Tips for Better Searching:

  • Keep it Simple
  • Search for how it will be written.
    • For example, instead of asking search engines [What does SWOT analysis mean?], try [SWOT analysis is], because that is probably what the right page will say.
  • Use as few words as possible.
    • You’ll see that a search for [weather Manila] will give better results than [what is the weather in Metro Manila].
    • In general, it is recommended that you start your search with one or two words first, and then refine the results later by adding more words. This is a good way to ensure that you’re not missing other important pages that could help you with your research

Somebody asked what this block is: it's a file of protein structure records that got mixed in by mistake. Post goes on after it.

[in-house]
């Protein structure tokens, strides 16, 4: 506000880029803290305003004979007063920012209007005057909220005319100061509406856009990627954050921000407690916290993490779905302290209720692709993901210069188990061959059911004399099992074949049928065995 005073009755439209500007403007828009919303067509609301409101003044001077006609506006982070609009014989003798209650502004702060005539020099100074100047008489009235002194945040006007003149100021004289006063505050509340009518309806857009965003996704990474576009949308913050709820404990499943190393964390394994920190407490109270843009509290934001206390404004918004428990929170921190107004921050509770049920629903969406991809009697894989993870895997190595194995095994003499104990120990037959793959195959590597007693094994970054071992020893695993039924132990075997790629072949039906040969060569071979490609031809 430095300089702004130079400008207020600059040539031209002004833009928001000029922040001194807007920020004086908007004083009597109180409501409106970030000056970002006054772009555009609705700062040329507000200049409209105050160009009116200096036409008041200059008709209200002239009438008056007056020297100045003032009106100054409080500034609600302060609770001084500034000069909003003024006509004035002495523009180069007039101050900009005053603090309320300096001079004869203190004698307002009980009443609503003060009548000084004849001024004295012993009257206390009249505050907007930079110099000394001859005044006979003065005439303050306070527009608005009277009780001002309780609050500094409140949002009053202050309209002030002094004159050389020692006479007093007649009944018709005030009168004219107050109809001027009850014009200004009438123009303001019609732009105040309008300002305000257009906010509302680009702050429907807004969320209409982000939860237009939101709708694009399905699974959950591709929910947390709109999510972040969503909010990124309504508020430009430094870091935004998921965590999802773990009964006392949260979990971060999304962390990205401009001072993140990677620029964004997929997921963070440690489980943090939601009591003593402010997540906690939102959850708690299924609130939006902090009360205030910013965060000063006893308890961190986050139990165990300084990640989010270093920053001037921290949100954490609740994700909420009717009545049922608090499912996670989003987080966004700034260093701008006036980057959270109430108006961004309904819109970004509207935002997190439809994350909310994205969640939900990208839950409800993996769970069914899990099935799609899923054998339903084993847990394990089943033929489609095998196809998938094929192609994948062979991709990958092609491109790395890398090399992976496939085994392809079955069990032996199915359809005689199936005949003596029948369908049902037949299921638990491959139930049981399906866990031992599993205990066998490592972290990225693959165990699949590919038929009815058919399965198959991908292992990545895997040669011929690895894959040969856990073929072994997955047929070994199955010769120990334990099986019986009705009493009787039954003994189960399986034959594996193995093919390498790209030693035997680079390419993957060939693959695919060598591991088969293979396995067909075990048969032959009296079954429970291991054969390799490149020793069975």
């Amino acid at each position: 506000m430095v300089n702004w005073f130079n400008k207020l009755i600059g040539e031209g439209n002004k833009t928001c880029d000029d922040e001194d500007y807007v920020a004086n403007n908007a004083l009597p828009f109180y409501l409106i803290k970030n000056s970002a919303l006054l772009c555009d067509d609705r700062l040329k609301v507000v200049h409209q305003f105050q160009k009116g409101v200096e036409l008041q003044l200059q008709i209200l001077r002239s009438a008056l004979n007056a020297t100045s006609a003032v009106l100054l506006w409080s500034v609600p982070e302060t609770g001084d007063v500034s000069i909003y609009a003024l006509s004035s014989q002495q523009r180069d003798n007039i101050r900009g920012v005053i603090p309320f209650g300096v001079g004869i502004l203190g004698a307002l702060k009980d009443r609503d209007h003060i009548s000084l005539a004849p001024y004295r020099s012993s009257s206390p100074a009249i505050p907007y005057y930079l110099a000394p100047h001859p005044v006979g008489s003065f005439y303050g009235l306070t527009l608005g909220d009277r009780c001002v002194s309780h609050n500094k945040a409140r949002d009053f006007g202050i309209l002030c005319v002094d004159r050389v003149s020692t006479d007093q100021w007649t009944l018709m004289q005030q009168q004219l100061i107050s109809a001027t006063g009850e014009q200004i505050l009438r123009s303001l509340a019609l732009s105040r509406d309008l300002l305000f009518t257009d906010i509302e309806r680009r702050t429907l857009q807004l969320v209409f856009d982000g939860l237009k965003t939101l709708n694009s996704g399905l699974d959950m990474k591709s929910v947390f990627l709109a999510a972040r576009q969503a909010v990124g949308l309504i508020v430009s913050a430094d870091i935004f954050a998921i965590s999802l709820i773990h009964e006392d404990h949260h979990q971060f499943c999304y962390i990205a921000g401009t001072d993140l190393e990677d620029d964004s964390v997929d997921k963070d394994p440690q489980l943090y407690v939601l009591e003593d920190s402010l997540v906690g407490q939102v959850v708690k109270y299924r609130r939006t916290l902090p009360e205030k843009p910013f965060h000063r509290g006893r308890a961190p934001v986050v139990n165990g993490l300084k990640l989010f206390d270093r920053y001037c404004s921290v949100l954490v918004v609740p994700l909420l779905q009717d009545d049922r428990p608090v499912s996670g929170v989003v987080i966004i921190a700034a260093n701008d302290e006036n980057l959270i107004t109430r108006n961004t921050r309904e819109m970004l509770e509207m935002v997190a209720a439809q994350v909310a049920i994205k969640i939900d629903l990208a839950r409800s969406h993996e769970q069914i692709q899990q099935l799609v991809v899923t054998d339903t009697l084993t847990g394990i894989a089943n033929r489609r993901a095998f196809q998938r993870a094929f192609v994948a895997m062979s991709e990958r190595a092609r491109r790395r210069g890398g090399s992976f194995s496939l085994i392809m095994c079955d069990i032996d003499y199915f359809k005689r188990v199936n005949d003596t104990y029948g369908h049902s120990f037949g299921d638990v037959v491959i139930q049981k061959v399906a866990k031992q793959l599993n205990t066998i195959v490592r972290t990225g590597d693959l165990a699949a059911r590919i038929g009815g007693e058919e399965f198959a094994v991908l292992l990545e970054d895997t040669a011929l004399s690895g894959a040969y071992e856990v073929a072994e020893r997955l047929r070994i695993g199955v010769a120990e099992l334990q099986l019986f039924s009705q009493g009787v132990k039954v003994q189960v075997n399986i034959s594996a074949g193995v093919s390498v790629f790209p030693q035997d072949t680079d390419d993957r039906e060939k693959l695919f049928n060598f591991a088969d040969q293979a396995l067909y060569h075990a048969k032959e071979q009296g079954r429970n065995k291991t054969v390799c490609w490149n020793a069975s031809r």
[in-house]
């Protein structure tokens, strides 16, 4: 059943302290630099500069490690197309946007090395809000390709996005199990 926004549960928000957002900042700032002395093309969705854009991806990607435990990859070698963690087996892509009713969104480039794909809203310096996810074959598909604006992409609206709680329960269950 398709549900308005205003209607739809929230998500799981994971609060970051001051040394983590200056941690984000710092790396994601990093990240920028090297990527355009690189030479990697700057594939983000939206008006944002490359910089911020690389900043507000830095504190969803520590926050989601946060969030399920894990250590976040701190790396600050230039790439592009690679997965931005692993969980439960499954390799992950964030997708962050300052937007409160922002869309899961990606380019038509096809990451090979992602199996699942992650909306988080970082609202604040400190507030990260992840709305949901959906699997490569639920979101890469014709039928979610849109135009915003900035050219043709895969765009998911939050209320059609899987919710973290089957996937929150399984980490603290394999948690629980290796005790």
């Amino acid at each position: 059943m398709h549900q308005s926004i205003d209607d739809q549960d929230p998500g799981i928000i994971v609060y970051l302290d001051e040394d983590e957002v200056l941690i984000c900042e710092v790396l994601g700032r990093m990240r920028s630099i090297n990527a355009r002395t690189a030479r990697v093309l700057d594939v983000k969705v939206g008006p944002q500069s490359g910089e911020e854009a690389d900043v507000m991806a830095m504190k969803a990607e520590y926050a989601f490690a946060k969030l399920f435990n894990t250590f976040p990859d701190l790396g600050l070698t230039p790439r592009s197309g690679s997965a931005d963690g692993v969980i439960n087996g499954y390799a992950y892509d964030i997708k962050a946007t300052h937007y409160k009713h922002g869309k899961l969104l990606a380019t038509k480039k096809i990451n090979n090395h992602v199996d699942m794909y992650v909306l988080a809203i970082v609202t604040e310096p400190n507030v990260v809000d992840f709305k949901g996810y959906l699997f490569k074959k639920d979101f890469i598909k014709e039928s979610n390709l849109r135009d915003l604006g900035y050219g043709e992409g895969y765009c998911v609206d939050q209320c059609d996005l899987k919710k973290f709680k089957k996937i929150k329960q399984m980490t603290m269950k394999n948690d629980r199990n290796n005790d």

• Choose words the best describe what you’re looking for.
    • Do you want a new message tone for your mobile phone? Then don’t just search for [message tones], but also try more descriptive and accurate terms such as [ringtones], [SMS tones] or [SMS alerts].

Search Engine Tips and Tricks:

  • Use “double quotes” if you want exact matches for a word sequence
    • Ex., “We could have had it all”; works best for song lyrics, famous quotes, well-known speeches, popular poems and others
  • Use [site:] to search a term within a website
    • Ex., [Ondoy]; this will search for all Ondoy videos inside YouTube
  • Exclude topics by using the hyphen symbol [โ€“]
    • Ex., [jaguar โ€“cars]; this will omit most if not all pages about the Jaguar automobile brand
  • Use [OR] to get results for a combination of keywords
  • Use the asterisk symbol [*] as a wildcard
    • Ex., [Senator * speech on RH Bill]; if you want to know the list of senators who gave speeches about the RH Bill